Bonna Station, the first bar to serve mixed drinks in Irvington, has closed after 9½ months in business and on the heels of another major restaurant closing, Thr3e Wise Men brew pub in Broad Ripple.
Seventy-seat Bonna Station, a venture from tech magnate-turned food and beverage entrepreneur Chris Baggott, ended its run June 10.
“We wanted to let everyone know that we’ve made the difficult decision to close Bonna Station effective immediately,” Baggot wrote on Facebook June 10. “Unfortunately, we were just not able to find the right formula.”
“The good news is that there will be new owners (whose name I can’t share yet) that I’m sure will be a much better fit,” Baggot said, adding that more information would arrive in a couple of weeks.”
Bonna Station and Thr3e Wise Men, which locked up June 9, are among several chain and independent restaurants that have closed this year in and around Indianapolis. Nook: A Paleo Influenced Diner closed June 11. Meridian-Kessler fried chicken spot Crispy Bird by Indy’s Patachou Inc. restaurant group and longtime Nickle Plate Bar & Grill in Fishers have also shuttered.
Gone are Metro Diner at Butler; Shula’s Steakhouse, Hard Rock Cafe and Broken English Downtown; Max & Irma’s in Carmel; and Primanti Bros. near Hamilton Town Center in Noblesville. In early May, Steak & Shake closed four Indianapolis locations and one in Carmel.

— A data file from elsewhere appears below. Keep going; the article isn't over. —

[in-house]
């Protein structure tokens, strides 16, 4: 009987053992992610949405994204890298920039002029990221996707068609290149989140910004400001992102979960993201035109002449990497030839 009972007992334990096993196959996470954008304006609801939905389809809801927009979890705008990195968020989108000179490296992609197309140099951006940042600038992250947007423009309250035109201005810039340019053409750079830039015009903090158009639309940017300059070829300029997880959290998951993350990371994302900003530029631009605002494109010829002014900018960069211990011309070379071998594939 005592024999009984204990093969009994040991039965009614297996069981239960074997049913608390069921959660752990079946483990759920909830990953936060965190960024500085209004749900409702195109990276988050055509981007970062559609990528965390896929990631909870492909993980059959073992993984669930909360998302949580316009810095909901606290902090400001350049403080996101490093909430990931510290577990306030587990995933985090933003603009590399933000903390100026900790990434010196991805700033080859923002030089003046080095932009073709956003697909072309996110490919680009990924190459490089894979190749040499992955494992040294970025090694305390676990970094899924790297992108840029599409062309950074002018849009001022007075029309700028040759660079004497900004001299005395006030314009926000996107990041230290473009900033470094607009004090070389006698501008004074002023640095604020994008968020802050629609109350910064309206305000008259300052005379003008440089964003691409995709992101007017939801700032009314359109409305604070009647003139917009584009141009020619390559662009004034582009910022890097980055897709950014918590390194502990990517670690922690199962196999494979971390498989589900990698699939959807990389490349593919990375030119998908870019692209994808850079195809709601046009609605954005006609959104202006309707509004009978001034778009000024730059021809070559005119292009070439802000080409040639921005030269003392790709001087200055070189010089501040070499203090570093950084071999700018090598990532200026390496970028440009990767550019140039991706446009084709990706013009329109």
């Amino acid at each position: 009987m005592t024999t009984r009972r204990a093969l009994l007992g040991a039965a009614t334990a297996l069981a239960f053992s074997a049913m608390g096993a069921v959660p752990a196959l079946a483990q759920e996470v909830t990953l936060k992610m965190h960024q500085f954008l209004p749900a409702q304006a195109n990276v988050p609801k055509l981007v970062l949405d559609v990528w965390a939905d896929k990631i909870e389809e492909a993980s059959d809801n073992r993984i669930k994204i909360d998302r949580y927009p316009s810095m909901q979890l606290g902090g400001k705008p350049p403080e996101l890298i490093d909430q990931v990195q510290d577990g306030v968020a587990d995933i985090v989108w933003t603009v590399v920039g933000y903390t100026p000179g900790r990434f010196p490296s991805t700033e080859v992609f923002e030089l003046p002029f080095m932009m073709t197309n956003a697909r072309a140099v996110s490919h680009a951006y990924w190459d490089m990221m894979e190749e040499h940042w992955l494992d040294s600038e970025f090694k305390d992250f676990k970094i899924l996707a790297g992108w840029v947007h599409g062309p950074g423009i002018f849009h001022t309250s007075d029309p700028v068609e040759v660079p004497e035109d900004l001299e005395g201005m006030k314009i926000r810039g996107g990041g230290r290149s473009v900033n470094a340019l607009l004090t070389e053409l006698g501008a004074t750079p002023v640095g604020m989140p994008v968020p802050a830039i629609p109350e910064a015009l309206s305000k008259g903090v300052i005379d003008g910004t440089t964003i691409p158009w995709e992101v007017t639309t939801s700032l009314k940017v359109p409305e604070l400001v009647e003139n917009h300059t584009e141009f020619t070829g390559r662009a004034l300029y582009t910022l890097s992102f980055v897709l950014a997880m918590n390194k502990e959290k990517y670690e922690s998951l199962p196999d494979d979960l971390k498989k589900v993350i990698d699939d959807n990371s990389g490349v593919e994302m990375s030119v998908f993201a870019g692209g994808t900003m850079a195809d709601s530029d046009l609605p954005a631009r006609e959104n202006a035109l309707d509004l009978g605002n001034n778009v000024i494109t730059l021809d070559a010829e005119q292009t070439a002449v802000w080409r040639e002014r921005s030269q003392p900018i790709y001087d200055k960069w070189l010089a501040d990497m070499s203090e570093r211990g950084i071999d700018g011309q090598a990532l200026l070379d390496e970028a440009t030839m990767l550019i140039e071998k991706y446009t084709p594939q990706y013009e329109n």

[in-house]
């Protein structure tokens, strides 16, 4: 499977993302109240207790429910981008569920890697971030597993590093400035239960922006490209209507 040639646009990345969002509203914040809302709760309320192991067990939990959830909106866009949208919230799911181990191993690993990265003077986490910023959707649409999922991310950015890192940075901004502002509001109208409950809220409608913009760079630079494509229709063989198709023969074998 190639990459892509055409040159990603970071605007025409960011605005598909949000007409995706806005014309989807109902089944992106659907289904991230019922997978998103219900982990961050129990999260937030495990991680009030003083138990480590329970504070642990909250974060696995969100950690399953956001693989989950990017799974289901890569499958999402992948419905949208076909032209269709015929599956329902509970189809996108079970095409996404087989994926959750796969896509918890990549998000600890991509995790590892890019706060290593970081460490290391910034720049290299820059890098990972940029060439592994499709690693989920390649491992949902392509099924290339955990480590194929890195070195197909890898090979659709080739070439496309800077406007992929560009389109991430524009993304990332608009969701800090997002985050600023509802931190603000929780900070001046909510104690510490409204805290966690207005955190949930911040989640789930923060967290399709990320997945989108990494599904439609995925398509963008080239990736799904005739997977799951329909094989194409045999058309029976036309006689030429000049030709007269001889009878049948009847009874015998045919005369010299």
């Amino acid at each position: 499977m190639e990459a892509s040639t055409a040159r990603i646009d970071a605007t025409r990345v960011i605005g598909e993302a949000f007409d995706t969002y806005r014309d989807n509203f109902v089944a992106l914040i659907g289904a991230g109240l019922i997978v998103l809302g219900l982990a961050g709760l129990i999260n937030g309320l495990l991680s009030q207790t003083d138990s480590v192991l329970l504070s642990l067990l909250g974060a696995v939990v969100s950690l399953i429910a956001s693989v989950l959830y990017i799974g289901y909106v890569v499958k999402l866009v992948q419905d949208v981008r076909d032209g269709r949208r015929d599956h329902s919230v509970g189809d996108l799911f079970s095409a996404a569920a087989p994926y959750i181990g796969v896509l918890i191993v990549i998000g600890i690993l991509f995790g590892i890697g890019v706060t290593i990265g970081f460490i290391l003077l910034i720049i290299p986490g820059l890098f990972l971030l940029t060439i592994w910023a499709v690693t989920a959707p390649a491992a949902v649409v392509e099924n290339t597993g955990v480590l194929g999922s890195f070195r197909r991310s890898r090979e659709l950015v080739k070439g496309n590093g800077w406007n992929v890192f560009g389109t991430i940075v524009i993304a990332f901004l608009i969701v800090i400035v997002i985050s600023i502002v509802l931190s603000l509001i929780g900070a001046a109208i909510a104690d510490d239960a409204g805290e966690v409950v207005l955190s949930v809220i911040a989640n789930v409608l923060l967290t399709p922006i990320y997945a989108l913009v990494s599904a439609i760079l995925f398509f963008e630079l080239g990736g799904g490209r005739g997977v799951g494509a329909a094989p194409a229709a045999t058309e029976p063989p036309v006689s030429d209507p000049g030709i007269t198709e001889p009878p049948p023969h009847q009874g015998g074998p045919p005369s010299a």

Scotty’s owners, Due North Holdings, have closed six of the brewhouse locations since the end of 2018. Due North also owns Thr3e Wise Men.
Do the latest closures signal a new wave of good-byes, as happened in 2017? Probably not, Indianapolis restaurant consultant Craig Baker said.
“I still think it’s a good time to open a restaurant here, but there are certain requirements I would make sure you met.”
Baker in 2007 came to Indy, where he opened and sold three restaurants before deciding to help others plan their restaurants. He agreed with Ammerman’s assessment of first-year restaurant business trials, especially with the city’s barrage of restaurant openings. In the past year, 18 have opened or will soon Downtown alone. The popping scene is exciting for diners, but intense competition forces owners to spend more on marketing, Baker said.
They’re also scrambling for quality workers and then negotiating higher wages to secure the best hires in a tight labor market. Meantime, food costs have risen and restaurant margins remain in the single digits, Baker said.
“Starting out from scratch is going to be tough,” he said. “No one wants to pay $20 for a burger.”